A Renaissance of Interest in Chinese Art

By Samantha Hutchinson | The Australian Financial Review | Excerpt | Weekend 22-23 March 2014

Shapiro Asian Art

Recent decisions made by the People’s Bank of China’s sparking a steep slide in the value of the currency bring new credibility to their concerns.

Against this backdrop Australian art circles have witnessed eye-watering auction prices for prized items of Chinese art, -furniture and antiquities. Some dealers are pronouncing a renaissance of Chinese interest in Chinese art, culture and antiquities.

“We’re seeing phenomenal, very unexpected prices for Chinese silver, ceramics, [and] works on paper,” auction house owner Andrew Shapiro says.

Two blue and white enamel Chinese fish bowls from the estate of a Queensland society doyen fetched $30,000 at auction – initial estimations suggested final bids between $5000 and $7000.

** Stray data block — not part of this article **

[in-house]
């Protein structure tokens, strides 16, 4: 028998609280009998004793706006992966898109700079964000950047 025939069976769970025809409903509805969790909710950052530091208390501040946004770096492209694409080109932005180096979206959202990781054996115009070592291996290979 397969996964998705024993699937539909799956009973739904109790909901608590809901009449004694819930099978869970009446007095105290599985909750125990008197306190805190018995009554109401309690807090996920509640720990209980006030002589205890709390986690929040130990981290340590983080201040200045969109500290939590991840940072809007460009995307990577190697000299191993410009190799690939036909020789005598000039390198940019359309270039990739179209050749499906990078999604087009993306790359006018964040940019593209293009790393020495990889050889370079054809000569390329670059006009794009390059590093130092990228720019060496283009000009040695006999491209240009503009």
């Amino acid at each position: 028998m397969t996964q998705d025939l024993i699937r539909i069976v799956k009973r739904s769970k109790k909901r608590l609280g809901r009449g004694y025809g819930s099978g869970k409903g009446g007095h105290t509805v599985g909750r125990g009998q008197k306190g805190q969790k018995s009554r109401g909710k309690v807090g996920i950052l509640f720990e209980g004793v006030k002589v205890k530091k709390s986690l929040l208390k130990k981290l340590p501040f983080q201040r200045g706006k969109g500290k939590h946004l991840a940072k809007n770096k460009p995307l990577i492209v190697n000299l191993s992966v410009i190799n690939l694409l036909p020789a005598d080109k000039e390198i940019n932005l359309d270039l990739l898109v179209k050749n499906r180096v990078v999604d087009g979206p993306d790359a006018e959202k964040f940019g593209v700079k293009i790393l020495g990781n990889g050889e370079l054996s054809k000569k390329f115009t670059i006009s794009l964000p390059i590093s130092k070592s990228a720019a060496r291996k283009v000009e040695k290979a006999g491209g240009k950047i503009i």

A Chinese celadon lamp originally valued at $500 to $700 netted $6000 after a fierce bidding war erupted on the auction room and over phone lines between several Chinese buyers.

“It just wasn’t the sort of piece we were expecting that sort of competition for,” Shapiro says. But it wasn’t the first time it has happened. He said there is a growing demand in the Chinese community for artwork as an investment class.

“They now believe a great work of art, whether it’s Chinese or by an Australian artist is a legitimate part of the portfolio, along with wine, sports cars, silver and property.”

Another gallery owner remarked there was perception in the industry there is an element of urgency to the buying which is understood to be linked in part to a desire to put money into non-financial, less traceable assets.

“There’s a lot of talk the money is coming here for a different reason, other than the fact they really like art or they want it as a status symbol. There’s a lot of money coming in, and yes, it needs to find a place to go.”

Exceprt from "Corruption crackdown sends ripple of Chinese cash around the world", The Australian Financial Review, 22 MAR 2014.

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